Today’s been a nostalgic kind of day. I drove by my high school and listened to some music I used to listen to all the time while I was a student at good ol’ Waynesville High School. I’m an alumnus. I’ve never said those words before. Weird. Several songs came on that brought me to a specific memory. Songs tend to do that pretty often.
When I listen to Beck’s “E-Pro” I can’t help but smile at the sound of the introduction. I think back to cruising the streets of Waynesville in my red, 1988 Toyota Celica convertible with Ms. Brandi Gervais, running extraordinaire, as we bobbed our heads in that “Night at the Roxbury” kind of way. We would laugh as we thought of the cars behind us looking at our heads bouncing to the side. Part of the laugh was also because we knew we looked ridiculous, but we didn’t care. We were just having fun.
When Weezer’s “Beverly Hills” plays, my mind jumps to the times when I would drive either to cross country practice or just around Waynesville by myself with my top down and my brown aviators on (feeling pretty cool, I might add). Gosh, why was I so concerned with how I looked in high school? Sheesh. That was a good convertible song. My hand was an airplane and I was the pilot. So freeing.
Queen’s “We Are The Champions” never fails to bring me back to the night we came back from our conference track meet my senior year. We won the meet for the third year in a row—the three-peat—so my friends and I got in my car (some actually got on my car), drove around the parking lot, and blared that song—well, we blared the chorus over and over; that’s all we knew— and sang at the top of our lungs as if it was written about us. We were the champions that night.
And then there’s Brandon Heath’s “Let’s Make It Last.” The only thing that comes to mind when I hear that (awesome) song is Lizzy. I think back to when we were in our giddy infatuation phase of our relationship. She had me listen to that song one day and I loved it. I played it non-stop, partly because I loved the song, and also so I could impress her with how quickly I memorized the lyrics. Isn’t that ridiculous? The next time she rode in my car, that song played (it was on a mix cd she made me for Christmas), and I knew every word. She actually was impressed. Success. While I’m on memories of Lizzy, might as well bring up “A Whole New World” also. That song brings me to that night we watched the play “Miracle on 34th Street.” When we got out of the play, ice covered the parking lot, so after talking until we were alone in the parking lot, we started gliding as if we were professional ice skaters. While ice skating—and falling on our butts several times— we sang “A Whole New World.” Man, I could listen to that girl sing all day. What can I say; I’m a sucker for singers. Just for a few moments I was Aladdin and she was Jasmine and nothing else in the world mattered. That was a good night.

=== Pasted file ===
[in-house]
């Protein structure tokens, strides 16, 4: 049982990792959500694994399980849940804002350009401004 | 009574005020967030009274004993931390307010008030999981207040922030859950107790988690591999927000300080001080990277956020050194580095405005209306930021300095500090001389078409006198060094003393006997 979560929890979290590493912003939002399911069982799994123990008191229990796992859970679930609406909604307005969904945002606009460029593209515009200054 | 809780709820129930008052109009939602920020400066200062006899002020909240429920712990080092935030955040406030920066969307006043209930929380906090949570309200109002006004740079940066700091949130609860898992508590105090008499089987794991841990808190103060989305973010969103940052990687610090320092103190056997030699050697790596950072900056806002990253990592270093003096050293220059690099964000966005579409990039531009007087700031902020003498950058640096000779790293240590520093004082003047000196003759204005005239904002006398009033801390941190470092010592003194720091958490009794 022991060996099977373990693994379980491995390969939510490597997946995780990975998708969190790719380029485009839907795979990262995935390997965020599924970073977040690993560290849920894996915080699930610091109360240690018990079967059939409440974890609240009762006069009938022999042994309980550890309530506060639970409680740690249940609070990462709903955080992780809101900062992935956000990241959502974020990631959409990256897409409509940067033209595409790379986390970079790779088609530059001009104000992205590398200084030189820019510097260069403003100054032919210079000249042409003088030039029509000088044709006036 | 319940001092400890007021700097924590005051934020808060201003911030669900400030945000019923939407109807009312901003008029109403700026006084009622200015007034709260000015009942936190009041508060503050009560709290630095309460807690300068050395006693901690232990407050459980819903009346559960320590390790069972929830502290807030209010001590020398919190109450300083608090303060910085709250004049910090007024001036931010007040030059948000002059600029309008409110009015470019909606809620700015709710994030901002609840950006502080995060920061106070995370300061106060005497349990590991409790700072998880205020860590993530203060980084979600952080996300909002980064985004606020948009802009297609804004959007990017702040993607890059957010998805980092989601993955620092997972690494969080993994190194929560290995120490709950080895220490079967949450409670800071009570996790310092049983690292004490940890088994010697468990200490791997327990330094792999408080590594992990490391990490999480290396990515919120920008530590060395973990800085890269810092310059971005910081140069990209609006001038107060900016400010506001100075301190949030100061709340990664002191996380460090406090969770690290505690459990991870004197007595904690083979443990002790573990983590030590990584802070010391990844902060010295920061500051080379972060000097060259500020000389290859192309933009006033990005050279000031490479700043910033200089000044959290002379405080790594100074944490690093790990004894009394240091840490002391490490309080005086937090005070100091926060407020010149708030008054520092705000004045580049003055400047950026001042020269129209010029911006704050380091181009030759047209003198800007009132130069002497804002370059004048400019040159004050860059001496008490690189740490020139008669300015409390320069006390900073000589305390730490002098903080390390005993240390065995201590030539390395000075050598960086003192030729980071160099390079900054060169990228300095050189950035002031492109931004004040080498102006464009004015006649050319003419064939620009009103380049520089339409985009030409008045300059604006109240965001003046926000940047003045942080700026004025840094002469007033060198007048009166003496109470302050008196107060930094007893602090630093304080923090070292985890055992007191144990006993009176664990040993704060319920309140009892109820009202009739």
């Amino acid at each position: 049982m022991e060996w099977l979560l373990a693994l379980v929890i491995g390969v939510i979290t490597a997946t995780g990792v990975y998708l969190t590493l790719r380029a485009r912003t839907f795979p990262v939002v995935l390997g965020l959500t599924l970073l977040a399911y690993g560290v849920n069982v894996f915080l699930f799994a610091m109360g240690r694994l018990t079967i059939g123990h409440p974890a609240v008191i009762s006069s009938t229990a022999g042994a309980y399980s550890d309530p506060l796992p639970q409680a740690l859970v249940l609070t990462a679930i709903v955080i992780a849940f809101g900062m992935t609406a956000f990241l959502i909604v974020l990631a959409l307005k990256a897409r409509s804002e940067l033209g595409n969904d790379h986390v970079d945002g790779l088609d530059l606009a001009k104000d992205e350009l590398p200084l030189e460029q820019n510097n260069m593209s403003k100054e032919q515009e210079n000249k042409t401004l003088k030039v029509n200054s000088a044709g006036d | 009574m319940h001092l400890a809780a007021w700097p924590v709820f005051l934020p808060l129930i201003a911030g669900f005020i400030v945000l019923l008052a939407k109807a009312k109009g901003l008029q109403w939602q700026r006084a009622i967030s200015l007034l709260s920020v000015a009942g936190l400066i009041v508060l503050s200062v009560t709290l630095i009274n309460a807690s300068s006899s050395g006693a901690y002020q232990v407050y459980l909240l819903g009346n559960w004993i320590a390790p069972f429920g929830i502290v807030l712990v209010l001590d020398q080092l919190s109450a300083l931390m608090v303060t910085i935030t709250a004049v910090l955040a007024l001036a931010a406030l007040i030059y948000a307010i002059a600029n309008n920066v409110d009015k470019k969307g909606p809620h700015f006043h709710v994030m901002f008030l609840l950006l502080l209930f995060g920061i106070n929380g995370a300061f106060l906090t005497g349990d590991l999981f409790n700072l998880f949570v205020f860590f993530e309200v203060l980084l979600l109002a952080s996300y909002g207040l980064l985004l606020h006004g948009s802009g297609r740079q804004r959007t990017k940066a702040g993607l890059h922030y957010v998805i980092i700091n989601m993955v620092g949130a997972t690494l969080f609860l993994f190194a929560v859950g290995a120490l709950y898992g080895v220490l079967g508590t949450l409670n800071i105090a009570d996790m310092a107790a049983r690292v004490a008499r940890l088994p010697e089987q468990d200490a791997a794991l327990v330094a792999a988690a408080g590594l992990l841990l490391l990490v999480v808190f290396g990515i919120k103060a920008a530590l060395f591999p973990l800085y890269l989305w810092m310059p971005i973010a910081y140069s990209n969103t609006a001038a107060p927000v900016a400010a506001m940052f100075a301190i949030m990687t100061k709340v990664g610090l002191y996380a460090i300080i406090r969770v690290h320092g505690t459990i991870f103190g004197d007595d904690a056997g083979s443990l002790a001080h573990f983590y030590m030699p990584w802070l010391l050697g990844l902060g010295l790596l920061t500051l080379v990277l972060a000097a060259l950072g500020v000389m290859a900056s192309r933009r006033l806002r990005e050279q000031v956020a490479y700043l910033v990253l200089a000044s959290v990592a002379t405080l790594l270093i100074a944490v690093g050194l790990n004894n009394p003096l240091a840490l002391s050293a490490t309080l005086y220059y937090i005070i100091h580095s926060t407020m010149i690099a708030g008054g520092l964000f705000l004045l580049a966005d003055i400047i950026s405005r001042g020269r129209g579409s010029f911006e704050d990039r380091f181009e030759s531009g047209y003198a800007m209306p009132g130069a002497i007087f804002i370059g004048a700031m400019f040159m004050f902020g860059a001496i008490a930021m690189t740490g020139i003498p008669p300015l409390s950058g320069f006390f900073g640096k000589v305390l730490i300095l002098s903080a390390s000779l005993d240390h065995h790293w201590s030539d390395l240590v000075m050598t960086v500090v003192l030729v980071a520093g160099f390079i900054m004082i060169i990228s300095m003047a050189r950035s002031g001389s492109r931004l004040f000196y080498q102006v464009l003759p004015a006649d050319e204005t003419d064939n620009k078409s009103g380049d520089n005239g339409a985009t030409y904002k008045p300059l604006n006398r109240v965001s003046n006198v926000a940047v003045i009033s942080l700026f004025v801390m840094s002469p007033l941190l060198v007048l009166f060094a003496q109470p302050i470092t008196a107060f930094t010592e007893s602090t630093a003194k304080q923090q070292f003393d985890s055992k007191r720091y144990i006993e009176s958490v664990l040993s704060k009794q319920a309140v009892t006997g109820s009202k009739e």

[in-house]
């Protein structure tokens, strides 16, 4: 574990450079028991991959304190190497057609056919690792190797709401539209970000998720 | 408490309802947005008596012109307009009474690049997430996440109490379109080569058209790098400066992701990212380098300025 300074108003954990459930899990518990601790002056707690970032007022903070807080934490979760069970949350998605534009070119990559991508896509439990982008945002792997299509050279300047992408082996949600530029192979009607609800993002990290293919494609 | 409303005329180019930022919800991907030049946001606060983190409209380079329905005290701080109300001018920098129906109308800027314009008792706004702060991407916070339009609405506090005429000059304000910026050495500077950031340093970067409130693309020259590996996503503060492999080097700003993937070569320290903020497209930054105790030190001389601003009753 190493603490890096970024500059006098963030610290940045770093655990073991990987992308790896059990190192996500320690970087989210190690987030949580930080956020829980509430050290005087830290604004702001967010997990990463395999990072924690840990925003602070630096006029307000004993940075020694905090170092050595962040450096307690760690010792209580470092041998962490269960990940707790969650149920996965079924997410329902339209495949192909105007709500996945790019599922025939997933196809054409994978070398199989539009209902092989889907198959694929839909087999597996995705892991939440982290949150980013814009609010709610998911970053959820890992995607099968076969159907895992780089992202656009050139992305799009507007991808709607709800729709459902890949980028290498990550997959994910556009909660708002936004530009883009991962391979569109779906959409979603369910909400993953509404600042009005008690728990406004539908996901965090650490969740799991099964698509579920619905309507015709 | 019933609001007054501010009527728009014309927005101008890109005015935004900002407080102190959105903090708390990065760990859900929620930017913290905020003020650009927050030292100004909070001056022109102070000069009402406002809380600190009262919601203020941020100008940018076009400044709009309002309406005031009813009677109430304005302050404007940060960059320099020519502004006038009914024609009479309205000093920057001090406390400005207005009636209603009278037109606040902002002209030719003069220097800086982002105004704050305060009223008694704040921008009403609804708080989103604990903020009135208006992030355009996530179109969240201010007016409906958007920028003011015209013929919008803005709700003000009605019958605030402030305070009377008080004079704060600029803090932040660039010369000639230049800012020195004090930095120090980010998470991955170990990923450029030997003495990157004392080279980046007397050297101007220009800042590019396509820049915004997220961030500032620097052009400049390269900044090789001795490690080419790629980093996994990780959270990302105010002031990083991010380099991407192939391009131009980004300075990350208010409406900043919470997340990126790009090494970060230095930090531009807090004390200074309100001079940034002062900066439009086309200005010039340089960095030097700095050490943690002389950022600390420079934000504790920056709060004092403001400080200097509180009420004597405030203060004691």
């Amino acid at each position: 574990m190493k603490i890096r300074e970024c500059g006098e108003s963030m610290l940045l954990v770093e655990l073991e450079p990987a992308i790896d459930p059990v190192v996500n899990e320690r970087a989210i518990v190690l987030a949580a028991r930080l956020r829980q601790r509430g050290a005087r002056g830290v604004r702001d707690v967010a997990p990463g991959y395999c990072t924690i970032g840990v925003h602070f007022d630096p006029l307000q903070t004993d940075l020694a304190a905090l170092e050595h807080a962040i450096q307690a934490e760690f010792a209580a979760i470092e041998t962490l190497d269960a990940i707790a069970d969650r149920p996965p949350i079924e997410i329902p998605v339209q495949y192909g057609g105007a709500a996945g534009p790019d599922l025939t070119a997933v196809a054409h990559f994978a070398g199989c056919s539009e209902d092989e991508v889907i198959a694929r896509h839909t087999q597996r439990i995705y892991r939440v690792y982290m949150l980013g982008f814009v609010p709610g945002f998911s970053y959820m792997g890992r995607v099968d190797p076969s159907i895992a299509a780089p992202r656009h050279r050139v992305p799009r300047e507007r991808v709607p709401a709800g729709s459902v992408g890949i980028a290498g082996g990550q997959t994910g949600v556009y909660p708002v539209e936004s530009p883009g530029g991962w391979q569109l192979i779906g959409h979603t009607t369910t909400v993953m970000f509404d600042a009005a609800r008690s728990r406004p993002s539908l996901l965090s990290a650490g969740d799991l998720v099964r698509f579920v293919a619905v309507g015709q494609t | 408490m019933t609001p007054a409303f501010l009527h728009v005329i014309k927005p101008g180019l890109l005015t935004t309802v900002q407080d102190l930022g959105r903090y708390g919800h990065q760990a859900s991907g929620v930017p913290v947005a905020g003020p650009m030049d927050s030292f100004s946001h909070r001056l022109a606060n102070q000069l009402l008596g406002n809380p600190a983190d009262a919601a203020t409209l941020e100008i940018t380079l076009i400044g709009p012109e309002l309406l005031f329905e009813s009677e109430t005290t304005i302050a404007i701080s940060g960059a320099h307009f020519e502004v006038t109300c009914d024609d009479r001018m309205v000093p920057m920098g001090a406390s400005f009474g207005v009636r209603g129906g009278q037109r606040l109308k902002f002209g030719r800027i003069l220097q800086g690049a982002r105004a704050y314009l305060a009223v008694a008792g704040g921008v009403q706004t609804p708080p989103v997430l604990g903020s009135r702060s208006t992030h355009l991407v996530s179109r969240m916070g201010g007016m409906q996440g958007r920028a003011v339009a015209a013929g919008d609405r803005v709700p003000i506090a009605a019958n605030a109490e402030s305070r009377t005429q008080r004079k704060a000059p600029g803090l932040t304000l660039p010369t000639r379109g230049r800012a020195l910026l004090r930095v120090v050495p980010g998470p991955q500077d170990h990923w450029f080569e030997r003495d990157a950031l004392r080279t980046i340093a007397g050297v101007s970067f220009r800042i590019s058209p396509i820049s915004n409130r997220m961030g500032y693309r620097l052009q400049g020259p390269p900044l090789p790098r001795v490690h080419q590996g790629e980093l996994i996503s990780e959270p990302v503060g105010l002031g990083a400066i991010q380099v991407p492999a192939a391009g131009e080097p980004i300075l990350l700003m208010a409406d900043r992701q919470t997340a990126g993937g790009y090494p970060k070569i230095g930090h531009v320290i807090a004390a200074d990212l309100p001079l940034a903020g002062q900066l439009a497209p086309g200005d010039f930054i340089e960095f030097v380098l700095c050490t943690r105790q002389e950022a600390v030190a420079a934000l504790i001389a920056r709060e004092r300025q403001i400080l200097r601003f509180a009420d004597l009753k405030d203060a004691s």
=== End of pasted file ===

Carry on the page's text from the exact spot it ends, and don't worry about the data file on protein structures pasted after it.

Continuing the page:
“Stationary Stationary” by Anberlin was my driving fast song. Every time I hear that song, I remember speeding down the outer access road to the high school going way too fast. I was usually either running late for track practice (the track was about a 5-minute drive from the school) or running late for morning cross country practice. In the mornings specifically, I would drive dangerously fast down that outer road. Let’s just put it this way, if a deer—heck any animal for that matter—walked in front of me, it probably would not have been recognizable after I got through with it…I also felt pretty cool going that fast. Again with the cool thing. Blah!
Finally, there’s Chris Tomlin’s “Arrive” cd. That takes me back to driving to youth group, the one semester my senior year I actually went to youth group. I guess I figured God wouldn’t be happy if I was listening to non-Christian music right before I went to learn about Him. Dang, I was sort of an idiot back then. I didn’t dare listen to Chris Tomlin with my non-Christian friends in the car. Didn’t want them to think I was pious or anything. I can’t believe I was actually like that.
Music has a way of allowing us to remember good times and forgetting the bad. I’m ok with that.